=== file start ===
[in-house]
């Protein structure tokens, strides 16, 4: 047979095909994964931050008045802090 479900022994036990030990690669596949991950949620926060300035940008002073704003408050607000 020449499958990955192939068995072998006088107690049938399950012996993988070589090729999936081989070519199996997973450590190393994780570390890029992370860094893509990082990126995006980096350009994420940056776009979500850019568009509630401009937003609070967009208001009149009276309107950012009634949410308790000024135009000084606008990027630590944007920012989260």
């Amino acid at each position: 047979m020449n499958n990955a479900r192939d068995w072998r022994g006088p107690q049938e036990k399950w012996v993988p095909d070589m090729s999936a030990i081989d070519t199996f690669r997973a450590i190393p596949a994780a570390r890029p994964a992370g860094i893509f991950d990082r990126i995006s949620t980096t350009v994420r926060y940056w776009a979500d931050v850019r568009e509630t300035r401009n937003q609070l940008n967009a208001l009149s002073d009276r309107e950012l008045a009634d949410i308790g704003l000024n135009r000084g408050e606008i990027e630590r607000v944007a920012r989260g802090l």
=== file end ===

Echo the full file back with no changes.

[in-house]
């Protein structure tokens, strides 16, 4: 047979095909994964931050008045802090 479900022994036990030990690669596949991950949620926060300035940008002073704003408050607000 020449499958990955192939068995072998006088107690049938399950012996993988070589090729999936081989070519199996997973450590190393994780570390890029992370860094893509990082990126995006980096350009994420940056776009979500850019568009509630401009937003609070967009208001009149009276309107950012009634949410308790000024135009000084606008990027630590944007920012989260």
């Amino acid at each position: 047979m020449n499958n990955a479900r192939d068995w072998r022994g006088p107690q049938e036990k399950w012996v993988p095909d070589m090729s999936a030990i081989d070519t199996f690669r997973a450590i190393p596949a994780a570390r890029p994964a992370g860094i893509f991950d990082r990126i995006s949620t980096t350009v994420r926060y940056w776009a979500d931050v850019r568009e509630t300035r401009n937003q609070l940008n967009a208001l009149s002073d009276r309107e950012l008045a009634d949410i308790g704003l000024n135009r000084g408050e606008i990027e630590r607000v944007a920012r989260g802090l």